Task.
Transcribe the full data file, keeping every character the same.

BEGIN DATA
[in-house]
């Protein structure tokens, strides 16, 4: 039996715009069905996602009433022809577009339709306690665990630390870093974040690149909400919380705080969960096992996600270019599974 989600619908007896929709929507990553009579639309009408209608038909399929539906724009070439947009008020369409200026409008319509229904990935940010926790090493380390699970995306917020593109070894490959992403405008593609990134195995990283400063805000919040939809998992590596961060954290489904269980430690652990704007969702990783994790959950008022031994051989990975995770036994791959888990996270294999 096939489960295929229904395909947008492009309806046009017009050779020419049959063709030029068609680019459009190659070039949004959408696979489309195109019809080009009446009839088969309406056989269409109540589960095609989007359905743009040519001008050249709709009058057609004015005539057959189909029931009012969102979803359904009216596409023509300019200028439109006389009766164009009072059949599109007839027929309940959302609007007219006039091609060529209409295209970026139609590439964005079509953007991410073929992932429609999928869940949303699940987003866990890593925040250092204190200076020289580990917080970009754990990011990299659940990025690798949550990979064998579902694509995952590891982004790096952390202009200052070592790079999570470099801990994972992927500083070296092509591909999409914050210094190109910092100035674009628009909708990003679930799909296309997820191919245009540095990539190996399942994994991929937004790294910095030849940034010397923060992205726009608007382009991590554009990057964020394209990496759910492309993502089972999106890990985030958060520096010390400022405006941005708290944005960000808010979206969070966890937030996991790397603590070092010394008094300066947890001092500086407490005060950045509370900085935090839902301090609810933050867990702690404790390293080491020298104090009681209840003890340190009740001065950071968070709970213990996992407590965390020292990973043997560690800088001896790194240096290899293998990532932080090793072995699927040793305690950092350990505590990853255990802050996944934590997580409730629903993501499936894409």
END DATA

[in-house]
């Protein structure tokens, strides 16, 4: 039996715009069905996602009433022809577009339709306690665990630390870093974040690149909400919380705080969960096992996600270019599974 989600619908007896929709929507990553009579639309009408209608038909399929539906724009070439947009008020369409200026409008319509229904990935940010926790090493380390699970995306917020593109070894490959992403405008593609990134195995990283400063805000919040939809998992590596961060954290489904269980430690652990704007969702990783994790959950008022031994051989990975995770036994791959888990996270294999 096939489960295929229904395909947008492009309806046009017009050779020419049959063709030029068609680019459009190659070039949004959408696979489309195109019809080009009446009839088969309406056989269409109540589960095609989007359905743009040519001008050249709709009058057609004015005539057959189909029931009012969102979803359904009216596409023509300019200028439109006389009766164009009072059949599109007839027929309940959302609007007219006039091609060529209409295209970026139609590439964005079509953007991410073929992932429609999928869940949303699940987003866990890593925040250092204190200076020289580990917080970009754990990011990299659940990025690798949550990979064998579902694509995952590891982004790096952390202009200052070592790079999570470099801990994972992927500083070296092509591909999409914050210094190109910092100035674009628009909708990003679930799909296309997820191919245009540095990539190996399942994994991929937004790294910095030849940034010397923060992205726009608007382009991590554009990057964020394209990496759910492309993502089972999106890990985030958060520096010390400022405006941005708290944005960000808010979206969070966890937030996991790397603590070092010394008094300066947890001092500086407490005060950045509370900085935090839902301090609810933050867990702690404790390293080491020298104090009681209840003890340190009740001065950071968070709970213990996992407590965390020292990973043997560690800088001896790194240096290899293998990532932080090793072995699927040793305690950092350990505590990853255990802050996944934590997580409730629903993501499936894409």